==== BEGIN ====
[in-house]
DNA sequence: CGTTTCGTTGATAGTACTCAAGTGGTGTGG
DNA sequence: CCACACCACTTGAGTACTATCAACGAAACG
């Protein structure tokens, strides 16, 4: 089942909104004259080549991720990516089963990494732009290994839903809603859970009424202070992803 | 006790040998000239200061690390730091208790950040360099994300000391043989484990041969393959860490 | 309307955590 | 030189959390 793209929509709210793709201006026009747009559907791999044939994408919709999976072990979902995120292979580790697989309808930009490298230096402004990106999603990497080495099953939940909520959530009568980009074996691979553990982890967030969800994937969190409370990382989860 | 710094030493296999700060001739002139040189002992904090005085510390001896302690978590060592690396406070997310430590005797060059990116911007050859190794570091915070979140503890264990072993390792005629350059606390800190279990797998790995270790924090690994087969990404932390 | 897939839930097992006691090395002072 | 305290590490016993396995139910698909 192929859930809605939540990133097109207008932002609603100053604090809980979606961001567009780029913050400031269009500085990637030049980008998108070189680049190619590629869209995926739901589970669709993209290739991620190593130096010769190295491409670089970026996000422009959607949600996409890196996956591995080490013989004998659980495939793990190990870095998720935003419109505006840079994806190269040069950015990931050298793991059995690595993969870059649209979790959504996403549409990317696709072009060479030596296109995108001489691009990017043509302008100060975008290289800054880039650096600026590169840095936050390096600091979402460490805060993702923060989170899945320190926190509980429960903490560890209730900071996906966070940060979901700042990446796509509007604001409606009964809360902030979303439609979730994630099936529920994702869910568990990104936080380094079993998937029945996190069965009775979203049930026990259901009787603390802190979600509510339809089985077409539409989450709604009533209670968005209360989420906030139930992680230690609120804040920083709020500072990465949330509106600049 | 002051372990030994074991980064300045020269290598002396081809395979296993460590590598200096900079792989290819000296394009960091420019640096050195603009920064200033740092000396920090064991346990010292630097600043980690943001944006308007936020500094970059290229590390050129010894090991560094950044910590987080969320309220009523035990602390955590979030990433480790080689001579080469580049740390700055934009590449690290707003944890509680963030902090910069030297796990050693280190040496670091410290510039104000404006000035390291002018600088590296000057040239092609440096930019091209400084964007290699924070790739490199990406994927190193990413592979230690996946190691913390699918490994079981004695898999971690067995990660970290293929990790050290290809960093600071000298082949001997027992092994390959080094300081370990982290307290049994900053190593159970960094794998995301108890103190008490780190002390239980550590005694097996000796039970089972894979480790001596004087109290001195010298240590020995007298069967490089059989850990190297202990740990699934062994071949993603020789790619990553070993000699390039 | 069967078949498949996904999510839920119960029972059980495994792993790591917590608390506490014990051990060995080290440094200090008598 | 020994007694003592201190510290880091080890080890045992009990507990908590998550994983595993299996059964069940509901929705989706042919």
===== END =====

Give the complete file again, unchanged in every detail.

[in-house]
DNA sequence: CGTTTCGTTGATAGTACTCAAGTGGTGTGG
DNA sequence: CCACACCACTTGAGTACTATCAACGAAACG
């Protein structure tokens, strides 16, 4: 089942909104004259080549991720990516089963990494732009290994839903809603859970009424202070992803 | 006790040998000239200061690390730091208790950040360099994300000391043989484990041969393959860490 | 309307955590 | 030189959390 793209929509709210793709201006026009747009559907791999044939994408919709999976072990979902995120292979580790697989309808930009490298230096402004990106999603990497080495099953939940909520959530009568980009074996691979553990982890967030969800994937969190409370990382989860 | 710094030493296999700060001739002139040189002992904090005085510390001896302690978590060592690396406070997310430590005797060059990116911007050859190794570091915070979140503890264990072993390792005629350059606390800190279990797998790995270790924090690994087969990404932390 | 897939839930097992006691090395002072 | 305290590490016993396995139910698909 192929859930809605939540990133097109207008932002609603100053604090809980979606961001567009780029913050400031269009500085990637030049980008998108070189680049190619590629869209995926739901589970669709993209290739991620190593130096010769190295491409670089970026996000422009959607949600996409890196996956591995080490013989004998659980495939793990190990870095998720935003419109505006840079994806190269040069950015990931050298793991059995690595993969870059649209979790959504996403549409990317696709072009060479030596296109995108001489691009990017043509302008100060975008290289800054880039650096600026590169840095936050390096600091979402460490805060993702923060989170899945320190926190509980429960903490560890209730900071996906966070940060979901700042990446796509509007604001409606009964809360902030979303439609979730994630099936529920994702869910568990990104936080380094079993998937029945996190069965009775979203049930026990259901009787603390802190979600509510339809089985077409539409989450709604009533209670968005209360989420906030139930992680230690609120804040920083709020500072990465949330509106600049 | 002051372990030994074991980064300045020269290598002396081809395979296993460590590598200096900079792989290819000296394009960091420019640096050195603009920064200033740092000396920090064991346990010292630097600043980690943001944006308007936020500094970059290229590390050129010894090991560094950044910590987080969320309220009523035990602390955590979030990433480790080689001579080469580049740390700055934009590449690290707003944890509680963030902090910069030297796990050693280190040496670091410290510039104000404006000035390291002018600088590296000057040239092609440096930019091209400084964007290699924070790739490199990406994927190193990413592979230690996946190691913390699918490994079981004695898999971690067995990660970290293929990790050290290809960093600071000298082949001997027992092994390959080094300081370990982290307290049994900053190593159970960094794998995301108890103190008490780190002390239980550590005694097996000796039970089972894979480790001596004087109290001195010298240590020995007298069967490089059989850990190297202990740990699934062994071949993603020789790619990553070993000699390039 | 069967078949498949996904999510839920119960029972059980495994792993790591917590608390506490014990051990060995080290440094200090008598 | 020994007694003592201190510290880091080890080890045992009990507990908590998550994983595993299996059964069940509901929705989706042919």